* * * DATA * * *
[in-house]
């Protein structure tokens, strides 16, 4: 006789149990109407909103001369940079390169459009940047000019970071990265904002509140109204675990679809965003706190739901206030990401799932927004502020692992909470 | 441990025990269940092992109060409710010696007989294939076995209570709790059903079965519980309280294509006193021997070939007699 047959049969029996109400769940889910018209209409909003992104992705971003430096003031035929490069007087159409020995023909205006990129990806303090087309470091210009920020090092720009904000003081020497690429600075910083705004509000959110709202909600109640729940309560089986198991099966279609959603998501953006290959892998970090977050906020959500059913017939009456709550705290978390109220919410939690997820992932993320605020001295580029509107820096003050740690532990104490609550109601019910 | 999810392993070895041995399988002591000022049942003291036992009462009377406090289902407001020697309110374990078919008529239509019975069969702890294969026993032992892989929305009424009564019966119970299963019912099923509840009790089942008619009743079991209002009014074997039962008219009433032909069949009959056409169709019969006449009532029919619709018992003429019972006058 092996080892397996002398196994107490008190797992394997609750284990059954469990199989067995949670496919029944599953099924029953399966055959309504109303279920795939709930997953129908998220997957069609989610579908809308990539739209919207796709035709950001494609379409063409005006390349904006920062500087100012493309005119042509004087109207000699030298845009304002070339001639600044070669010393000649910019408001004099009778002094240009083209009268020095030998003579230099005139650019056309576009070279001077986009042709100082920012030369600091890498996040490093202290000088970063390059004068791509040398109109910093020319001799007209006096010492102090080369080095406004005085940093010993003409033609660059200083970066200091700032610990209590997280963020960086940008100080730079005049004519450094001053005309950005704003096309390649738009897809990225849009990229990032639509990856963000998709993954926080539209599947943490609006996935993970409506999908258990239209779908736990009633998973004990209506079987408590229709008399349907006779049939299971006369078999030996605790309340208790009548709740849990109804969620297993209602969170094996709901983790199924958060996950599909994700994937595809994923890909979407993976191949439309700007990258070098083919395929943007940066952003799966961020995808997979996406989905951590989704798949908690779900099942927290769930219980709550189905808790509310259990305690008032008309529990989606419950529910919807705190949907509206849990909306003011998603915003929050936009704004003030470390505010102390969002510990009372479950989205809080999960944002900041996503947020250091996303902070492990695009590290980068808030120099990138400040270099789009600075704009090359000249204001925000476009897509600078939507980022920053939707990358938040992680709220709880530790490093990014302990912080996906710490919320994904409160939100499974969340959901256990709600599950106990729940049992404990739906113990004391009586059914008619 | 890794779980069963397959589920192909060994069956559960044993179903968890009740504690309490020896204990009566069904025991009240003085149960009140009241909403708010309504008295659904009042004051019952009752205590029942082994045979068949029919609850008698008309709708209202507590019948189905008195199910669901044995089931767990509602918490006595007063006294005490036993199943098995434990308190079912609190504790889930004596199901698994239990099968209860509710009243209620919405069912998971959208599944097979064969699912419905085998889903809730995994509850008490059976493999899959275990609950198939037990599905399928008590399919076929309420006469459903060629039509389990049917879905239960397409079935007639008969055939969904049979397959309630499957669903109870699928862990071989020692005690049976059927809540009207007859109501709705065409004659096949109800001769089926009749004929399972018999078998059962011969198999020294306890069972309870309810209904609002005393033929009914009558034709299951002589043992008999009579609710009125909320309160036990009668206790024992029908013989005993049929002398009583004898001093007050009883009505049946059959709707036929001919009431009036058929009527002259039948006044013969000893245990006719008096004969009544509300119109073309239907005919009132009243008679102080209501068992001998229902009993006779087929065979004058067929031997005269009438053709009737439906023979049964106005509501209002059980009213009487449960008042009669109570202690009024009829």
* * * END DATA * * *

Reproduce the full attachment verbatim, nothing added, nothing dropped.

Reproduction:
[in-house]
């Protein structure tokens, strides 16, 4: 006789149990109407909103001369940079390169459009940047000019970071990265904002509140109204675990679809965003706190739901206030990401799932927004502020692992909470 | 441990025990269940092992109060409710010696007989294939076995209570709790059903079965519980309280294509006193021997070939007699 047959049969029996109400769940889910018209209409909003992104992705971003430096003031035929490069007087159409020995023909205006990129990806303090087309470091210009920020090092720009904000003081020497690429600075910083705004509000959110709202909600109640729940309560089986198991099966279609959603998501953006290959892998970090977050906020959500059913017939009456709550705290978390109220919410939690997820992932993320605020001295580029509107820096003050740690532990104490609550109601019910 | 999810392993070895041995399988002591000022049942003291036992009462009377406090289902407001020697309110374990078919008529239509019975069969702890294969026993032992892989929305009424009564019966119970299963019912099923509840009790089942008619009743079991209002009014074997039962008219009433032909069949009959056409169709019969006449009532029919619709018992003429019972006058 092996080892397996002398196994107490008190797992394997609750284990059954469990199989067995949670496919029944599953099924029953399966055959309504109303279920795939709930997953129908998220997957069609989610579908809308990539739209919207796709035709950001494609379409063409005006390349904006920062500087100012493309005119042509004087109207000699030298845009304002070339001639600044070669010393000649910019408001004099009778002094240009083209009268020095030998003579230099005139650019056309576009070279001077986009042709100082920012030369600091890498996040490093202290000088970063390059004068791509040398109109910093020319001799007209006096010492102090080369080095406004005085940093010993003409033609660059200083970066200091700032610990209590997280963020960086940008100080730079005049004519450094001053005309950005704003096309390649738009897809990225849009990229990032639509990856963000998709993954926080539209599947943490609006996935993970409506999908258990239209779908736990009633998973004990209506079987408590229709008399349907006779049939299971006369078999030996605790309340208790009548709740849990109804969620297993209602969170094996709901983790199924958060996950599909994700994937595809994923890909979407993976191949439309700007990258070098083919395929943007940066952003799966961020995808997979996406989905951590989704798949908690779900099942927290769930219980709550189905808790509310259990305690008032008309529990989606419950529910919807705190949907509206849990909306003011998603915003929050936009704004003030470390505010102390969002510990009372479950989205809080999960944002900041996503947020250091996303902070492990695009590290980068808030120099990138400040270099789009600075704009090359000249204001925000476009897509600078939507980022920053939707990358938040992680709220709880530790490093990014302990912080996906710490919320994904409160939100499974969340959901256990709600599950106990729940049992404990739906113990004391009586059914008619 | 890794779980069963397959589920192909060994069956559960044993179903968890009740504690309490020896204990009566069904025991009240003085149960009140009241909403708010309504008295659904009042004051019952009752205590029942082994045979068949029919609850008698008309709708209202507590019948189905008195199910669901044995089931767990509602918490006595007063006294005490036993199943098995434990308190079912609190504790889930004596199901698994239990099968209860509710009243209620919405069912998971959208599944097979064969699912419905085998889903809730995994509850008490059976493999899959275990609950198939037990599905399928008590399919076929309420006469459903060629039509389990049917879905239960397409079935007639008969055939969904049979397959309630499957669903109870699928862990071989020692005690049976059927809540009207007859109501709705065409004659096949109800001769089926009749004929399972018999078998059962011969198999020294306890069972309870309810209904609002005393033929009914009558034709299951002589043992008999009579609710009125909320309160036990009668206790024992029908013989005993049929002398009583004898001093007050009883009505049946059959709707036929001919009431009036058929009527002259039948006044013969000893245990006719008096004969009544509300119109073309239907005919009132009243008679102080209501068992001998229902009993006779087929065979004058067929031997005269009438053709009737439906023979049964106005509501209002059980009213009487449960008042009669109570202690009024009829």